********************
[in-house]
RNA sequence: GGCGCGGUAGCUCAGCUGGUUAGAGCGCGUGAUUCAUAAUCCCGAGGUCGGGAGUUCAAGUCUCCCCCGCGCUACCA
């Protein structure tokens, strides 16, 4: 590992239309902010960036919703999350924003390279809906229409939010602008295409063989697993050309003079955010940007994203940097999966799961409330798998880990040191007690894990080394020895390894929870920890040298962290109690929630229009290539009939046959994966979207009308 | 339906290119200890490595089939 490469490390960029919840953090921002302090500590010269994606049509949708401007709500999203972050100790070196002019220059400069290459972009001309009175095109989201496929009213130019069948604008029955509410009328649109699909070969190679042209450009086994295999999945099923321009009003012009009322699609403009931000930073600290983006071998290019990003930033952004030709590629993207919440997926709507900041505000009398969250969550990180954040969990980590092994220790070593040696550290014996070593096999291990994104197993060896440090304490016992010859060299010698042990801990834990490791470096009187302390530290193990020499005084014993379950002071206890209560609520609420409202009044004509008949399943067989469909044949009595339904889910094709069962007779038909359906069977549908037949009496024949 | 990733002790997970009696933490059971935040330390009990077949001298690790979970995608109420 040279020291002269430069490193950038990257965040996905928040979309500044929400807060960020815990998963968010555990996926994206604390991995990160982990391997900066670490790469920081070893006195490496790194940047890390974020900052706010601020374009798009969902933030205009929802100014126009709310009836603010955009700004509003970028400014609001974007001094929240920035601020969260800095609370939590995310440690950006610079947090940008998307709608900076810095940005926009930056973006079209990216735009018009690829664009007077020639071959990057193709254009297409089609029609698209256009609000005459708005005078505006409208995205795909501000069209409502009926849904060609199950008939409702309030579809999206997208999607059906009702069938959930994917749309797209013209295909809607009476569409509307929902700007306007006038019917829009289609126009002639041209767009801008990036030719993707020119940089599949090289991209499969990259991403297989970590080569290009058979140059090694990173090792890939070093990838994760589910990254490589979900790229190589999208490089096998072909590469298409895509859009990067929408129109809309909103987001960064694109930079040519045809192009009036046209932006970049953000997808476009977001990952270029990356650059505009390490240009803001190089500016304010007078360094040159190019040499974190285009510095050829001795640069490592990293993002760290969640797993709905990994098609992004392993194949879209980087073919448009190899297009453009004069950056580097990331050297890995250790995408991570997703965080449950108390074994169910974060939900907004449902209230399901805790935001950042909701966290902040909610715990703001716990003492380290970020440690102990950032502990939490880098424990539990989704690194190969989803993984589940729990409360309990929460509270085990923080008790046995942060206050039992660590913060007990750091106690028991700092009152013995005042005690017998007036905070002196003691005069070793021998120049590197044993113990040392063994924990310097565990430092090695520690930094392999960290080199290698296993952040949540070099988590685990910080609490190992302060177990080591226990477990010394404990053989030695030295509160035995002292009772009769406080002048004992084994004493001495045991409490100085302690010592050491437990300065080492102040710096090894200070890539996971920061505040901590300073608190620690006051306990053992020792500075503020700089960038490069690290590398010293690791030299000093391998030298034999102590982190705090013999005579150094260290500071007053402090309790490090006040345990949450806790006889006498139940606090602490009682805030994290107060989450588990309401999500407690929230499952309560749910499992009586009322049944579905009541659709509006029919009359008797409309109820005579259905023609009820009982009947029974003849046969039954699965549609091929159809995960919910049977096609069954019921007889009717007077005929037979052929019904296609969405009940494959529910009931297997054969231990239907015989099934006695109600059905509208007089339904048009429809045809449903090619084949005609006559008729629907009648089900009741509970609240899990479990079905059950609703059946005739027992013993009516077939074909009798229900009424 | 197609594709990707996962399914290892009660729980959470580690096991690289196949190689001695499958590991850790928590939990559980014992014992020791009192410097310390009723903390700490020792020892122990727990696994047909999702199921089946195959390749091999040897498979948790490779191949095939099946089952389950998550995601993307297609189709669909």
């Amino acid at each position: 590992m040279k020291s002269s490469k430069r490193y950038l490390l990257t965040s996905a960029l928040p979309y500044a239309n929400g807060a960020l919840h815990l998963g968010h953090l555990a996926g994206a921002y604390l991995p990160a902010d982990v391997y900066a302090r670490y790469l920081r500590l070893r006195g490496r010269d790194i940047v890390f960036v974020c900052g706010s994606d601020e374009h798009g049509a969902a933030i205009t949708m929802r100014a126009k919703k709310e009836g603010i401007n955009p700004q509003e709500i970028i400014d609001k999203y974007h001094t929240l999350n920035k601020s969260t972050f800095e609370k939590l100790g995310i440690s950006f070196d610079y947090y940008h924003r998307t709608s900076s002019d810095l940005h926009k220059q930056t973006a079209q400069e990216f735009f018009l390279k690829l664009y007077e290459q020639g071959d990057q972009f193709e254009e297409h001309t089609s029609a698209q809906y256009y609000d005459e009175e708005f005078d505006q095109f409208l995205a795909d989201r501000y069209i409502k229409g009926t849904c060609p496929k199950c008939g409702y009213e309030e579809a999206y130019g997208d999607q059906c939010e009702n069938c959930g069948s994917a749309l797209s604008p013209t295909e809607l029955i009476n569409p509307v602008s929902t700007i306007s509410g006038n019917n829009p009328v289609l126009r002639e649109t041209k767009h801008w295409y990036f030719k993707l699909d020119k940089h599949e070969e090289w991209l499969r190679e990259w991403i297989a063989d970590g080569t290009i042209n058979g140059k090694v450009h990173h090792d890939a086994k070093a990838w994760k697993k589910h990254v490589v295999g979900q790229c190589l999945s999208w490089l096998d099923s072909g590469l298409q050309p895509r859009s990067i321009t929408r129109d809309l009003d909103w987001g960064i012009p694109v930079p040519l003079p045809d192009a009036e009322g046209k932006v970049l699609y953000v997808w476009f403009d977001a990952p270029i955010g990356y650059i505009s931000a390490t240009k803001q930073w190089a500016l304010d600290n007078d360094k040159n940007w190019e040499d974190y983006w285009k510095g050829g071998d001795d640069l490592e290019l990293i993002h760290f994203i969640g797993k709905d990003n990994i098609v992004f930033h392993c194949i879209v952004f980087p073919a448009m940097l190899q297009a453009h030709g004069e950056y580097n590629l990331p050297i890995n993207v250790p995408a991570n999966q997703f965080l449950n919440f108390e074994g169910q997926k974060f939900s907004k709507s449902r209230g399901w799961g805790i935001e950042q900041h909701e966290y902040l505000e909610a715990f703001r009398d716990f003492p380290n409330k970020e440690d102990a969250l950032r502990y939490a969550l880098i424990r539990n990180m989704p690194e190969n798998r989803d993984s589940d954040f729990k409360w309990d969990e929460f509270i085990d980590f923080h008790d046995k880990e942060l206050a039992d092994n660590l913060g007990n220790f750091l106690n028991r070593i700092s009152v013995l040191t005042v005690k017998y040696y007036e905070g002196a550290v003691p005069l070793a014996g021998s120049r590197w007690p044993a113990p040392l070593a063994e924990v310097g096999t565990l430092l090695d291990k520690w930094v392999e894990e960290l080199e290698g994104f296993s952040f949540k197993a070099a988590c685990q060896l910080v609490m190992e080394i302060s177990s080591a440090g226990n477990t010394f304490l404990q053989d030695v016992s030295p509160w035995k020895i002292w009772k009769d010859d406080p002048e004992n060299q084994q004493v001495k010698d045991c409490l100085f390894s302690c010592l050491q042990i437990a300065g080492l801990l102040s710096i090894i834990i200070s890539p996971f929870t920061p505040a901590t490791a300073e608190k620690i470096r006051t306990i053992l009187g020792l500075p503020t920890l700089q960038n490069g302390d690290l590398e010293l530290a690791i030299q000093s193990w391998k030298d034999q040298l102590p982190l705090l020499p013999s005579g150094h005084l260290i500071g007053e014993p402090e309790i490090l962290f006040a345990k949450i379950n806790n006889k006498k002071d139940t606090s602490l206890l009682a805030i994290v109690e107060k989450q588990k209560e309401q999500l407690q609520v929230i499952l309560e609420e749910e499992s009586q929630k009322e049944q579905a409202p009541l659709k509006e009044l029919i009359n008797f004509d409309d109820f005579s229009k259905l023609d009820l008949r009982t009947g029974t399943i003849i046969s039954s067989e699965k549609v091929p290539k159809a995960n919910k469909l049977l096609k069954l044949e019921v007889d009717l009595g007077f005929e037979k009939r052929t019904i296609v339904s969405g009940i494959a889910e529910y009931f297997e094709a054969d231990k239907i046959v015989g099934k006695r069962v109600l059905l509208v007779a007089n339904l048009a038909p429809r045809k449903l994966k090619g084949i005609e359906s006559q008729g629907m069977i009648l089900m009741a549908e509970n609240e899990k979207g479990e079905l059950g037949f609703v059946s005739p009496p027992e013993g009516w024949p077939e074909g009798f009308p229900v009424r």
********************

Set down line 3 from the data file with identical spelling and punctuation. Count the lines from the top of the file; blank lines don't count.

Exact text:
């Protein structure tokens, strides 16, 4: 590992239309902010960036919703999350924003390279809906229409939010602008295409063989697993050309003079955010940007994203940097999966799961409330798998880990040191007690894990080394020895390894929870920890040298962290109690929630229009290539009939046959994966979207009308 | 339906290119200890490595089939 490469490390960029919840953090921002302090500590010269994606049509949708401007709500999203972050100790070196002019220059400069290459972009001309009175095109989201496929009213130019069948604008029955509410009328649109699909070969190679042209450009086994295999999945099923321009009003012009009322699609403009931000930073600290983006071998290019990003930033952004030709590629993207919440997926709507900041505000009398969250969550990180954040969990980590092994220790070593040696550290014996070593096999291990994104197993060896440090304490016992010859060299010698042990801990834990490791470096009187302390530290193990020499005084014993379950002071206890209560609520609420409202009044004509008949399943067989469909044949009595339904889910094709069962007779038909359906069977549908037949009496024949 | 990733002790997970009696933490059971935040330390009990077949001298690790979970995608109420 040279020291002269430069490193950038990257965040996905928040979309500044929400807060960020815990998963968010555990996926994206604390991995990160982990391997900066670490790469920081070893006195490496790194940047890390974020900052706010601020374009798009969902933030205009929802100014126009709310009836603010955009700004509003970028400014609001974007001094929240920035601020969260800095609370939590995310440690950006610079947090940008998307709608900076810095940005926009930056973006079209990216735009018009690829664009007077020639071959990057193709254009297409089609029609698209256009609000005459708005005078505006409208995205795909501000069209409502009926849904060609199950008939409702309030579809999206997208999607059906009702069938959930994917749309797209013209295909809607009476569409509307929902700007306007006038019917829009289609126009002639041209767009801008990036030719993707020119940089599949090289991209499969990259991403297989970590080569290009058979140059090694990173090792890939070093990838994760589910990254490589979900790229190589999208490089096998072909590469298409895509859009990067929408129109809309909103987001960064694109930079040519045809192009009036046209932006970049953000997808476009977001990952270029990356650059505009390490240009803001190089500016304010007078360094040159190019040499974190285009510095050829001795640069490592990293993002760290969640797993709905990994098609992004392993194949879209980087073919448009190899297009453009004069950056580097990331050297890995250790995408991570997703965080449950108390074994169910974060939900907004449902209230399901805790935001950042909701966290902040909610715990703001716990003492380290970020440690102990950032502990939490880098424990539990989704690194190969989803993984589940729990409360309990929460509270085990923080008790046995942060206050039992660590913060007990750091106690028991700092009152013995005042005690017998007036905070002196003691005069070793021998120049590197044993113990040392063994924990310097565990430092090695520690930094392999960290080199290698296993952040949540070099988590685990910080609490190992302060177990080591226990477990010394404990053989030695030295509160035995002292009772009769406080002048004992084994004493001495045991409490100085302690010592050491437990300065080492102040710096090894200070890539996971920061505040901590300073608190620690006051306990053992020792500075503020700089960038490069690290590398010293690791030299000093391998030298034999102590982190705090013999005579150094260290500071007053402090309790490090006040345990949450806790006889006498139940606090602490009682805030994290107060989450588990309401999500407690929230499952309560749910499992009586009322049944579905009541659709509006029919009359008797409309109820005579259905023609009820009982009947029974003849046969039954699965549609091929159809995960919910049977096609069954019921007889009717007077005929037979052929019904296609969405009940494959529910009931297997054969231990239907015989099934006695109600059905509208007089339904048009429809045809449903090619084949005609006559008729629907009648089900009741509970609240899990479990079905059950609703059946005739027992013993009516077939074909009798229900009424 | 197609594709990707996962399914290892009660729980959470580690096991690289196949190689001695499958590991850790928590939990559980014992014992020791009192410097310390009723903390700490020792020892122990727990696994047909999702199921089946195959390749091999040897498979948790490779191949095939099946089952389950998550995601993307297609189709669909």